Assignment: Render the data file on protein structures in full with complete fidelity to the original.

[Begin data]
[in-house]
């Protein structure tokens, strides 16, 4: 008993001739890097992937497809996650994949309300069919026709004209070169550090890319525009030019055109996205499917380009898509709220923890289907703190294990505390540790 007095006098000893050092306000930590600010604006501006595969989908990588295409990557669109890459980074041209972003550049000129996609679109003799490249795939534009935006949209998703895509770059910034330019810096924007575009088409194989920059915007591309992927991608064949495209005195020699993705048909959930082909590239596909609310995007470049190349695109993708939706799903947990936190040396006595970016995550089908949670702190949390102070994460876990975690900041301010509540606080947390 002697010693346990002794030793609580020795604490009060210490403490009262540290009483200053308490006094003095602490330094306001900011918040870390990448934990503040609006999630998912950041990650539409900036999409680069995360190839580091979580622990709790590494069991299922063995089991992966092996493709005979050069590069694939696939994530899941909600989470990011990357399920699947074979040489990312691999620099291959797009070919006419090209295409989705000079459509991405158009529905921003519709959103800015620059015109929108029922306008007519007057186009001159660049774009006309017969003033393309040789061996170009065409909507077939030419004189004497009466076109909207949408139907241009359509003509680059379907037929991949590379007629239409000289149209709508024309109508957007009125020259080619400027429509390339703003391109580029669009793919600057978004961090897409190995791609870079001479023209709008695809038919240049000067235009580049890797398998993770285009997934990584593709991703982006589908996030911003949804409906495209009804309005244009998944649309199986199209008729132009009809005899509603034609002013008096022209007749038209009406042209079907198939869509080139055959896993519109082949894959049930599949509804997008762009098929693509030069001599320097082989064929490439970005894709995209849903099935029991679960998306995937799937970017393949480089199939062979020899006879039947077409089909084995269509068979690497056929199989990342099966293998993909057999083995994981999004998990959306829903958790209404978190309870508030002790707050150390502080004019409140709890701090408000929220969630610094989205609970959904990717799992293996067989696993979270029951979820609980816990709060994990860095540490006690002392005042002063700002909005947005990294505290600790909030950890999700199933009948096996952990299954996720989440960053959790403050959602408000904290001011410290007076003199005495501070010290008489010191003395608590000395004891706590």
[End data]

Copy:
[in-house]
């Protein structure tokens, strides 16, 4: 008993001739890097992937497809996650994949309300069919026709004209070169550090890319525009030019055109996205499917380009898509709220923890289907703190294990505390540790 007095006098000893050092306000930590600010604006501006595969989908990588295409990557669109890459980074041209972003550049000129996609679109003799490249795939534009935006949209998703895509770059910034330019810096924007575009088409194989920059915007591309992927991608064949495209005195020699993705048909959930082909590239596909609310995007470049190349695109993708939706799903947990936190040396006595970016995550089908949670702190949390102070994460876990975690900041301010509540606080947390 002697010693346990002794030793609580020795604490009060210490403490009262540290009483200053308490006094003095602490330094306001900011918040870390990448934990503040609006999630998912950041990650539409900036999409680069995360190839580091979580622990709790590494069991299922063995089991992966092996493709005979050069590069694939696939994530899941909600989470990011990357399920699947074979040489990312691999620099291959797009070919006419090209295409989705000079459509991405158009529905921003519709959103800015620059015109929108029922306008007519007057186009001159660049774009006309017969003033393309040789061996170009065409909507077939030419004189004497009466076109909207949408139907241009359509003509680059379907037929991949590379007629239409000289149209709508024309109508957007009125020259080619400027429509390339703003391109580029669009793919600057978004961090897409190995791609870079001479023209709008695809038919240049000067235009580049890797398998993770285009997934990584593709991703982006589908996030911003949804409906495209009804309005244009998944649309199986199209008729132009009809005899509603034609002013008096022209007749038209009406042209079907198939869509080139055959896993519109082949894959049930599949509804997008762009098929693509030069001599320097082989064929490439970005894709995209849903099935029991679960998306995937799937970017393949480089199939062979020899006879039947077409089909084995269509068979690497056929199989990342099966293998993909057999083995994981999004998990959306829903958790209404978190309870508030002790707050150390502080004019409140709890701090408000929220969630610094989205609970959904990717799992293996067989696993979270029951979820609980816990709060994990860095540490006690002392005042002063700002909005947005990294505290600790909030950890999700199933009948096996952990299954996720989440960053959790403050959602408000904290001011410290007076003199005495501070010290008489010191003395608590000395004891706590």